British youngster Tom Cassell is just 21, but his YouTube channel has six million subscribers - more viewers than hit TV shows such as EastEnders.
Cassell started his channel - where he shows off videos of hit shoot ‘em up Call of Duty, with his commentary over the top - as a hobby, but it’s now a full-time job, with Cassell and dividing his time between homes in London and LA.
He’s one of dozens of gamers who have suddenly found themselves celebrities online - earning salaries from adverts, and flying around the world to present awards.
Other gamer channels are even bigger - Brighton-based Swedish gamer 'PewDiePie' has over 20,000,000 subscribers, making his the most subscribed channel in the world, beating any celebrity, news or entertainment channel. Machinima.com - who advertise on Cassell’s page - recently hit a billion page views.
For many people over 30, it’s a mysterious world - and Cassell can walk, unrecognised, through the streets, despite being known to millions.
“When I started to make YouTube videos it was honestly just a hobby. I grabbed my dad’s camera, stacked about 20 games on top of a chair, pointed the camera at the TV and hit record. I didn’t expect to get anywhere,” he told Yahoo News.
“When I was flying out to America for the first time, just because of what I did on YouTube - I just sat there reading it thinking ok... this is it! From me just talking into a microphone whilst playing a video game got me the opportunity to fly to the other side of the world - my mind was blown!
His channel, The Syndicate Project now has 6.7 million subscribers - with Cassell commenting over videos of the hit game.
“I actually started my YouTube channel because my friend was recording his sniping clips on Call of Duty and making it into a montage and I thought it was the coolest thing in the world! So I thought... you know what I’m gonna give it a go,” Cassell says. “I’d amassed about 300,000 views on my Call of Duty videos in total when one day I received one of the greatest emails in my life. A company called Machinima offered me the chance to earn revenue from doing nothing except allowing them to place ads on my videos. The road to this becoming a full time job had begun.”
Cassell suddenly began to pick up sponsors, he says, with companies offering free travel, free clothes, and free gaming gear. He thinks it is only a matter of time before ‘mainstream’ TV begins to catch up with the huge market for gaming shows.
“There is such a variety of YouTube channels now days it’s insane, he says, “ If you have a favourite game or style of gamer you like to watch it'll be out there. On YouTube I’m still surprised people still watch what I do. At the end of the day, I just play video games and have fun. I feel the way to gain viewers is to be consistent with your videos and let people know what’s going on and where they can find it is you want them to watch. I try and post every day at 6pm so people know it’s there - almost like a TV programme.”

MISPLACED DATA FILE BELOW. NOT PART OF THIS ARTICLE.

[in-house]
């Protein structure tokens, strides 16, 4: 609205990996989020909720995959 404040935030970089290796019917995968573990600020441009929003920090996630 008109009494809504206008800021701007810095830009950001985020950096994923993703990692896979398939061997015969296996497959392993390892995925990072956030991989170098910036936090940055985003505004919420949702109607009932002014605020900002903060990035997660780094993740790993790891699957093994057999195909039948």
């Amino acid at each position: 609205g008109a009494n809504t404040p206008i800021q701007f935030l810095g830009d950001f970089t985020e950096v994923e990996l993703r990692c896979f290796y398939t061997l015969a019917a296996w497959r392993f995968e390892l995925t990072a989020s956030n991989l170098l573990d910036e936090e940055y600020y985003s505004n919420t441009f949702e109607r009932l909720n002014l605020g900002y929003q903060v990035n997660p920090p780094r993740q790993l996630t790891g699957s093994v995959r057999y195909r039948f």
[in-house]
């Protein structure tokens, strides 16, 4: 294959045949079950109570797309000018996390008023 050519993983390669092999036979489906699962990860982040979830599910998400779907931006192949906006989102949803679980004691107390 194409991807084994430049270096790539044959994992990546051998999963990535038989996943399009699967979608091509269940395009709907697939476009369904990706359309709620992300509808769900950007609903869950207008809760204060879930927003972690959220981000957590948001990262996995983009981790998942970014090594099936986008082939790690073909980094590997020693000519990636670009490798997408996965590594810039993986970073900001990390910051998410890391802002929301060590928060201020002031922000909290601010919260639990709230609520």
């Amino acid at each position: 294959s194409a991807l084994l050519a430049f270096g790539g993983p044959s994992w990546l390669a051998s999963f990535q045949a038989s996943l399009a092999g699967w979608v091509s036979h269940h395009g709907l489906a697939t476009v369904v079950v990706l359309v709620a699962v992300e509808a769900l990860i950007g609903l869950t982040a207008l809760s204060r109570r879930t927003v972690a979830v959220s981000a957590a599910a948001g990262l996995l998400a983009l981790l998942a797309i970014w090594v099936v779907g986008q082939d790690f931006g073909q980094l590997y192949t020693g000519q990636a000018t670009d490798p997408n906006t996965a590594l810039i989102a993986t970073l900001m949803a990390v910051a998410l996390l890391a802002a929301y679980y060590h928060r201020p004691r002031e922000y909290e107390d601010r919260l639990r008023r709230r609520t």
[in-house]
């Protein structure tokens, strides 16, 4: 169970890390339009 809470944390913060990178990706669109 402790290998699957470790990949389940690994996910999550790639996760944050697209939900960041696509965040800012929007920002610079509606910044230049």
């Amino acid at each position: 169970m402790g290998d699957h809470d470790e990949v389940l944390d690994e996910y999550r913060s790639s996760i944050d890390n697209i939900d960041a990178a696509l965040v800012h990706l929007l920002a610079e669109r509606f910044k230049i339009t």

There are 100 million Call of Duty gamers around the world, but Cassell doesn’t believe that the game itself is key - people enjoy gaming shows because of the personalities behind them as much as the games themselves.
“I thought after the first year, the channel would just fade into the abyss of YouTube,” he says, “But it’s still going strong. That day, a story from the past or just some words of wisdom I can share with people if they are going through a rough time. You could become a "Gaming Star" from simply playing Call of Duty or even something really basic like Pong! It’s all about the personality and content of the creator - the world is your oyster on YouTube.”
Alistair Aiken of gamer channel Ali-A also posts daily - and kept going despite only gaining 100 subscribers in his first year.
“I decided to not go to University after I finished my A Levels in 2012. I took a gap year to make
YouTube my full time job. From that point onwards I have invested as much time as possible into
creating videos and growing my YouTube channels,” he says.
Aitken now has 3,500,000 subscribers, and earns enough to make a living from his channel. He says that for young people, shows like his are a substitute for TV - and that his viewers simply don’t watch ‘normal’ shows.
“The audience that watch my videos tend to not consume a lot of TV content,” he says. “Personally I only ever watch a few TV shows using catch-up and I think this is the same for a lot of my viewers. I think a lot of gamers spend time on their computers so watching a YouTube video fits a lot easier into their life than watching TV. Gaming video content suits an online platform like YouTube better than something more general like TV.”
Aiken warns, though, that anyone interested in turning their hobby into a living may not find it easy. Both Xbox One and PlayStation 4 make it easy to share videos - PS4 has a ‘Share’ button on the controller - but becoming a star online is getting harder, he says.
“I think with the launch of the next generation of consoles more people will get into gaming, which
could lead to those people watching YouTube gaming videos. However, the market for video game
content on YouTube is very saturated and it’s tough for new content creators on YouTube to catch up with bigger channels that are already established. The new consoles certainly make it easier to share - but f you wanted to start out on YouTube you need to set your goals accordingly. When I started, I never expected to have over 3,500,000 subscribers.”
“As soon as I wake up to the point of going to sleep I try to work. I probably spend too long at my computer and too long thinking about YouTube but it’s got me into the position I am in today and I want it to continue for as long as possible.”
Call of Duty Ghosts is out now on Wii U, PC, Xbox One, Xbox 360, PlayStation 3 and PlayStation 4. The first DLC Pack Call of Duty: Ghosts Onslaught launches on 28th January.